Michael Rand started RandBall with hopes that he could convince the world to love jumpsuits as much as he does. So far, he's only succeeded in using the word "redacted" a lot. He welcomes suggestions, news tips, links of pure genius, and pictures of pets in Halloween costumes here, though he already knows he will regret that last part.
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We'll buy that. Revenues at Target Field are giant compared to what they were in the Dome, and the team's payroll at Target Field has generally reflected that.
But if Nolasco and the subsequent Phil Hughes signing for $8 million a season were products of that increased internal money, the Twins' pursuit of even more high-priced free agents in an attempt to shore up their pitching staff and other holes is presumably fueled by the sneaky asset all teams have in 2014: a massive increase in TV revenues.
Each team is projected to get about $25 million more in 2014 than in 2013 from national TV money.
Our guy La Velle E. Neal III reports that the Twins are looking at Matt Garza, one of the highest-priced free agents on the market. They have also made runs at A.J. Pierzynski and are looking at some other pitchers and possibly position players, too.
Thanks, TV money.
Yes, he really did this. Our guess would have been Aaron Gleeman if any Hardball Talk writer was going to tackle this burning question, but that's just not true.
In any event, he has Brad Ausmus and Mike Matheny 1-2 in his rankings.
But that's not really what you care about. Where did he have poor Ron Gardenhire, who would have at least scored in the top 50 percent if the RandBall Better Half was judging?
Ron Gardenhire: The jowls of Rick Renteria, the facial hair issues of Fredi Gonzalez and the troubling inner rumblings of Terry Collins. Just a bad combination.
And now, let us never speak of this again.
h/t to e-mailer Nathan for the link.
We will refrain from making the "desperation at bar closing" analogy here because it is rather base in nature, but let it be said that the Twins might wind up looking smart -- or at least relatively smart compared to other teams -- by making two of their major free agency acquisitions early in the game.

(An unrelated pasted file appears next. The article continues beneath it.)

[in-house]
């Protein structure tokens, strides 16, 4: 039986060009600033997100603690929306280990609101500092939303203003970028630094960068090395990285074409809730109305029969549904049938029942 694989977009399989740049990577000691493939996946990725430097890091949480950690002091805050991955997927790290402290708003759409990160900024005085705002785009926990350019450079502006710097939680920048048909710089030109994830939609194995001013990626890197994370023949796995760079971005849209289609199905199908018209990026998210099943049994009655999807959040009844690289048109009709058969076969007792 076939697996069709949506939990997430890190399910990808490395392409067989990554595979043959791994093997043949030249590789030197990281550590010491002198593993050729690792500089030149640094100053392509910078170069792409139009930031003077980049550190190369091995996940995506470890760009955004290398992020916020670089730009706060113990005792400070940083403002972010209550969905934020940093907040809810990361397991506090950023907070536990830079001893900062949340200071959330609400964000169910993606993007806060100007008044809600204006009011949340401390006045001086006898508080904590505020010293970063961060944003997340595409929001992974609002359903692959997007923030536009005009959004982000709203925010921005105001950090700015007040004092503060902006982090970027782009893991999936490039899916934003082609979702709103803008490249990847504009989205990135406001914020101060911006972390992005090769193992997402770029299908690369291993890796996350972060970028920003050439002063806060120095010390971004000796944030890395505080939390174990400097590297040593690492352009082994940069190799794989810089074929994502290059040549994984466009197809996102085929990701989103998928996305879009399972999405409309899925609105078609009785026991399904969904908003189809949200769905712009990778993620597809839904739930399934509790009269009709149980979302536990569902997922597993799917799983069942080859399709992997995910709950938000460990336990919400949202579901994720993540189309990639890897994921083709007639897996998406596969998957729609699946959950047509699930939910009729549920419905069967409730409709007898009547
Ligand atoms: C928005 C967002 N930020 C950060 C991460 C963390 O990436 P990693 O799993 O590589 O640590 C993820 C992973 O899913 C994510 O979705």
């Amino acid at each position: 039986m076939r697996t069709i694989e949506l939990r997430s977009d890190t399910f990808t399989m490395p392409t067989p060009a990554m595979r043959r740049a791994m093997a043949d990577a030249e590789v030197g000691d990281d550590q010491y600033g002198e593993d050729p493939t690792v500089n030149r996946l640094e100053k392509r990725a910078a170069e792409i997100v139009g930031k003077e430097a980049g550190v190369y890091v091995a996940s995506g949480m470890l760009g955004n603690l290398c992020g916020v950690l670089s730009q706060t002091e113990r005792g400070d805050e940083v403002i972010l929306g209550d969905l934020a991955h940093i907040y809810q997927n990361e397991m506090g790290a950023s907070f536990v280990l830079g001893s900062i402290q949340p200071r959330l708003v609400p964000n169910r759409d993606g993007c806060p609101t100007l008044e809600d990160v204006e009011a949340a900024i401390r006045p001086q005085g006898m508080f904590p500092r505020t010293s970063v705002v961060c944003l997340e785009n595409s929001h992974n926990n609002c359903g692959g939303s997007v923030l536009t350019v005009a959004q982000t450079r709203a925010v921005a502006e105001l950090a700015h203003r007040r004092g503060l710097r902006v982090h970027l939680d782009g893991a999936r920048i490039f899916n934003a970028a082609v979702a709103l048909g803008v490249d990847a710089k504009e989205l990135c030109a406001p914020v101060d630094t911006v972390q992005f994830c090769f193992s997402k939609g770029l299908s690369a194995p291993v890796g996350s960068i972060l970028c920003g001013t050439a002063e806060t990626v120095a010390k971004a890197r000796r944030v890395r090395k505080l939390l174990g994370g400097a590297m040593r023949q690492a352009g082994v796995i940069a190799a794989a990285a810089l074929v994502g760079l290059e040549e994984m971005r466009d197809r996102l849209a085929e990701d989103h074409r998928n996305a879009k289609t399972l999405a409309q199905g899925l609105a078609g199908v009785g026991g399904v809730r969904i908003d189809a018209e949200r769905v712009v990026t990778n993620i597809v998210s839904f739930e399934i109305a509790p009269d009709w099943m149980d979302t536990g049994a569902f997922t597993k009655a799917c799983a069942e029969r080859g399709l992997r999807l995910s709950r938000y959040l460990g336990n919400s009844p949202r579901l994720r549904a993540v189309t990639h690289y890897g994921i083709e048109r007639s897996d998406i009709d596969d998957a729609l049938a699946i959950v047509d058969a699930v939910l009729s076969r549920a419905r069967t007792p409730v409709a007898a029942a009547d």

Ricky Nolasco for $12 million a year (four years) and Phil Hughes for $8 million a year (three years) might not sound like bargains, but did you see that Scott Feldman got 3 years and $30 million from Houston.
He doesn't strike out a lot of batters. He has two decent years to his credit. He is 30 years old.
This is the market right now. Never mind that Robinson Cano got $240 million for 10 years from the Mariners. That kind of thing is going to happen when a team wants to make a splash.
It's the Feldmans of the world that could make the Twins look smart.
He's only 27, but he's won 16 and 18 games in separate seasons. That said, he's also battled some health issues and has never thrown more than 192 innings in a season.
Those are the stats that are sitting there in plain sight. But what if we go just a little deeper to find out exactly what kind of pitcher he is?
*Pitch type: Hughes has a good fastball, topping out around 95 and sitting between 92 and 93. He has thrown fastballs for about 63 percent of his career pitches. Some sort of breaking ball (cutter, slider, curve ball) has made up about 31 percent, while changeups have accounted for the other 6 percent. So in terms of how he attacks hitters, think about someone like Scott Baker, who has very similar pitch type numbers, though Baker has a little less velocity on his fastball.
*Type of pitcher: Sounds the same as the last category, but here we're looking at what batters tend to do when he's on the mound. Plain and simple, Hughes is a fly ball pitcher. Of MLB pitchers last season with at least 140 innings pitched, he had the fourth-highest fly ball percentage (46.5) in the majors. That's consistent with his career average (46.0). But his home runs per fly ball percentage wasn't bad (11.1, ranking 41st). His strikeout percentage last season during a down year (18.9 percent) ranked 61st among pitchers with 140 innings or more. That doesn't sound so great, but consider no Twins starter who threw at least 100 innings last season had a K percentage higher than 15. So it's an improvement.
*Ballpark effect: In roughly the same amount of innings home and away in his career, Hughes allowed 76 homers in Yankee Stadium and 36 on the road. He also has an ERA of 4.10 on the road compared to almost 5 at home. We're not sure if his old hitter-friendly home ballpark can be blamed for all of that disparity, but clearly he has been more comfortable away from Yankee Stadium and that should only be a boon for the Twins.
So the biggest questions for Hughes on this 3-year deal are these: 1) Can he bounceback from a subpar 2013 season (4-14 record, 5-plus ERA)? 2) How much will the more spacious Target Field help keep some of those fly balls in the ballpark? 3) Can he prove to be enough of a combination of durable and effective that he performs more as a No. 2 or 3 starter than someone lower down?
Well, the most interesting story of the day award goes to T.J. Quinn, a former New York Daily News reporter who is now with ESPN.
It was 10 years ago today when Quinn, then at the Daily News, broke the story of Bonds' grand jury testimony in the BALCO scandal. He was never supposed to hear the testimony, of course, but he did nonetheless.
How did he do it?
Well, a little luck ... a little quick thinking ... and the rest is history.
He revealed the entire story through a series of tweets. Deadspin has already captured them, so we won't bother to do the same.
But trust us: go have a look-see.